Crooke's Point Restoration

Overrun with non-native, invasive species, native fauna at Crooke's Point struggles for survival.
Overrun with non-native, invasive species, Crooke's Point native flora struggles for survival. 

NPS Photo


Why restore Crooke's Point?

Invasive exotic plants are a major threat to the integrity of the plant communities that comprise our natural areas. These species have the ability to invade natural systems and proliferate, often dominating a community to the detriment and sometimes the exclusion of native species. Crooke's Point, a 28-acre peninsula located at Great Kills in the Staten Island Unit of Gateway National Recreation Area, is an example of severely degraded habitat that is currently dominated by several particularly aggressive invasive, exotic plant species. Approximately 85% of project area at Crooke's Point consists of invasive vines and without intervention, this degraded plant community will remain a poorly functioning habitat for many years. In addition, any remaining native vegetation from this plant community will be lost.

Starting with a two-acre plot, the National Park Service (NPS), with the assistance and skills of the NYC Department of Parks & Recreation, will remove invasive, exotic vegetation such as Oriental bittersweet, Honeysuckle vine, Multiflora Rose and others, to replace with species native to local coastal barrier uplands and ultimately restore the area to a native habitat type. Over a period of several years, the park intends to restore all degraded habitat in a phased manner.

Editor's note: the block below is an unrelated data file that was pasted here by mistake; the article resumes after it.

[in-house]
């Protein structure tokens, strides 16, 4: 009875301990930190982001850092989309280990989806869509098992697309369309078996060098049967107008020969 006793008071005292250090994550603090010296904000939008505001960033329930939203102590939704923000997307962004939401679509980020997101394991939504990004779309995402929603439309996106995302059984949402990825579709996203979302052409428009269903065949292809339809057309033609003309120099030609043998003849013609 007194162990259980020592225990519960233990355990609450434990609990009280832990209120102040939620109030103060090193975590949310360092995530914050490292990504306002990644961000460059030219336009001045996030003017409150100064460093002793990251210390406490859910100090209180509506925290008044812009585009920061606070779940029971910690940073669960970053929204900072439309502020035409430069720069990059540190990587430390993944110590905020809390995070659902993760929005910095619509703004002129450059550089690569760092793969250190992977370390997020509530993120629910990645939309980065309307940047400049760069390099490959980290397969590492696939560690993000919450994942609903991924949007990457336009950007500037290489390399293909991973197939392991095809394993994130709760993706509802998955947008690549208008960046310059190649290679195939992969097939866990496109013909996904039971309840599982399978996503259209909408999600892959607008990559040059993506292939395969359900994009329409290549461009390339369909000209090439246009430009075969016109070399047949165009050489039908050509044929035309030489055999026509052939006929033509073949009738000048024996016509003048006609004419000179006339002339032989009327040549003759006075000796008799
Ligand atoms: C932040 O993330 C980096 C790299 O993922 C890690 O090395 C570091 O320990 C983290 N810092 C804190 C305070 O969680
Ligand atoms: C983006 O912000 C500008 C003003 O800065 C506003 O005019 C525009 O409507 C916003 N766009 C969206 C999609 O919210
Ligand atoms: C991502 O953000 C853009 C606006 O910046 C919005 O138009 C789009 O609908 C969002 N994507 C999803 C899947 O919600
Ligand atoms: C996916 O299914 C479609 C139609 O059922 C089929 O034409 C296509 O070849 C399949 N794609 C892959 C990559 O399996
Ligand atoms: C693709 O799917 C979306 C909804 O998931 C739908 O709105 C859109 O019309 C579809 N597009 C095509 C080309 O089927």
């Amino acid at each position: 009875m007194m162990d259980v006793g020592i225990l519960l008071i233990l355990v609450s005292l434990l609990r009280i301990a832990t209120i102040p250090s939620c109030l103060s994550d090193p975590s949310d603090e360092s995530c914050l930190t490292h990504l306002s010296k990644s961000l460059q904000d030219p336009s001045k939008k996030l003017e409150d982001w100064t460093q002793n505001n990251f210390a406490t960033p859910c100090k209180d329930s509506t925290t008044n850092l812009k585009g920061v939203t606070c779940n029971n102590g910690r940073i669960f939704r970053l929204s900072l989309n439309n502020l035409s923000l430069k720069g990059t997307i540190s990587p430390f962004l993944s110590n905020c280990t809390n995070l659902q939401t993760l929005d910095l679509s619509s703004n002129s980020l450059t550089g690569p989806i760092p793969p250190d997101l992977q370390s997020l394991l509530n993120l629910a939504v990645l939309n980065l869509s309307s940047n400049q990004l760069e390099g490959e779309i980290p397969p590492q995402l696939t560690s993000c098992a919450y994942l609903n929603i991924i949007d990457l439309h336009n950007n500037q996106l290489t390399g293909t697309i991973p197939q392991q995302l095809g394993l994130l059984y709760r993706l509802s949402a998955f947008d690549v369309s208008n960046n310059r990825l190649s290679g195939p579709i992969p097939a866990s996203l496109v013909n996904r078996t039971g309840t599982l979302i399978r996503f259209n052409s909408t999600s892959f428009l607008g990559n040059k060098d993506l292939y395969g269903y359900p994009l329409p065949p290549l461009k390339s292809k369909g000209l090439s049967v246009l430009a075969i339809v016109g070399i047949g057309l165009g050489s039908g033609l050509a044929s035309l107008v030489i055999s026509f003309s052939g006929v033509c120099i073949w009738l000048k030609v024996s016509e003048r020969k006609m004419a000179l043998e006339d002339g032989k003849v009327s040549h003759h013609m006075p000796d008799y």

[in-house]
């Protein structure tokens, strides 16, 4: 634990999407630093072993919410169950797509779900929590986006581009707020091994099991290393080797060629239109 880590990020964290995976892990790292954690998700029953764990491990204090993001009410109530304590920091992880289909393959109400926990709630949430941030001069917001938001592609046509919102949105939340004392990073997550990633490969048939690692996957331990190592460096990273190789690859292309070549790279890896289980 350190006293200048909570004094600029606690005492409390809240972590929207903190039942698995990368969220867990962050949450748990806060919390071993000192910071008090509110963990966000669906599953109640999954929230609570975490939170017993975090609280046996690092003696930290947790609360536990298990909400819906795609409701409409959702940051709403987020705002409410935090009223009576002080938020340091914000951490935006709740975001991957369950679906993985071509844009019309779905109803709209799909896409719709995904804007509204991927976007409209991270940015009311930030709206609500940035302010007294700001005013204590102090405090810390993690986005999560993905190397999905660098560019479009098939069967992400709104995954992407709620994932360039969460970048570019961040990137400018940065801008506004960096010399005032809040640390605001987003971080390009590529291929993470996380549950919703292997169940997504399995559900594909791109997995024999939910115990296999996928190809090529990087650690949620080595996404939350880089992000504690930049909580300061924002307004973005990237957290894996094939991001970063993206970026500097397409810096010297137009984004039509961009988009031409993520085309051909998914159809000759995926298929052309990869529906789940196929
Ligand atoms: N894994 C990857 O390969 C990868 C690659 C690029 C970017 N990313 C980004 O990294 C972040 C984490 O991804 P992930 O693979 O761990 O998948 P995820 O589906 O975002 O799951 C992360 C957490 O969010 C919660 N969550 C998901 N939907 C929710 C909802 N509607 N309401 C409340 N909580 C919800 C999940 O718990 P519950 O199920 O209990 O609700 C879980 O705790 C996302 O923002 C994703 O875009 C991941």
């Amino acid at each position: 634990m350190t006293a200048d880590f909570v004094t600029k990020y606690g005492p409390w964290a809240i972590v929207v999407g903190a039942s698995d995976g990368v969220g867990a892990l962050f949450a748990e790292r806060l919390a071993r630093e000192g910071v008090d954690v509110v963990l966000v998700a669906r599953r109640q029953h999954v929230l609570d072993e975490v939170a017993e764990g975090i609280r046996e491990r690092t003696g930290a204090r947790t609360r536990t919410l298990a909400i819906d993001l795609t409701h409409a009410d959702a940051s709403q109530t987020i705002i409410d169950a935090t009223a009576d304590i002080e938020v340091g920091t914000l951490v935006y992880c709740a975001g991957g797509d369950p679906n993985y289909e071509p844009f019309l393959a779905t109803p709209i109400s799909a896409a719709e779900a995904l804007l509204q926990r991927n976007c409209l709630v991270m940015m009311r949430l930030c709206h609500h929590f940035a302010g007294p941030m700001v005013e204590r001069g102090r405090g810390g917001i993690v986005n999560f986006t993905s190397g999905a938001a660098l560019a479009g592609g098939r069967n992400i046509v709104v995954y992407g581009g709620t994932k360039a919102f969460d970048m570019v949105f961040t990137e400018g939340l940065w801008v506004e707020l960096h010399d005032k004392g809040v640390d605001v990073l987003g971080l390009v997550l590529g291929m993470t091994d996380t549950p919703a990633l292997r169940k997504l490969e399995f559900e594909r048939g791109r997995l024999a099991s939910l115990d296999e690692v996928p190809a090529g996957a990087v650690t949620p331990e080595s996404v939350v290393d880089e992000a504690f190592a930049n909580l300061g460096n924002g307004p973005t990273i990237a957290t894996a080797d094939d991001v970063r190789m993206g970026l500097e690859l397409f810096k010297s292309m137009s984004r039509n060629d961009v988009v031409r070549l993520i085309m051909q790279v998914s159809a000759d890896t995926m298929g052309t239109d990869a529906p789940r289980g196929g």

Threatened to be overtaken by invasive vines, older plantings like this have survived with much care taken in keeping them vine free.  Following the restoration, significantly less time will be required to maintain such plantings, giving new and old plantings alike a higher likelihood of survival.
Native plantings like this American Holly, planted years ago by park Botanist, Dr. Michael Byer, will have a much better chance of survival following the restoration.

NPS Photo

Crooke's Point FAQ:

What is the goal?

The goal is to create coastal maritime forest and shrub-scrub plant communities consistent with similar to existing mid-Atlantic coastal environments.

Why is this project important?

Most local insects and wildlife are adapted to native vegetation and do not readily adapt to feed on the invasive, exotic vegetation currently overtaking the majority of Crooke's Point. It has been demonstrated and is supported by scientific evidence that native habitats increase biodiversity and provide more suitable food items and nesting options. Also, if left in its current state, the invasive vines would eventually kill the remaining plants and trees beneath eliminating valuable nesting habitat and food sources for wildlife.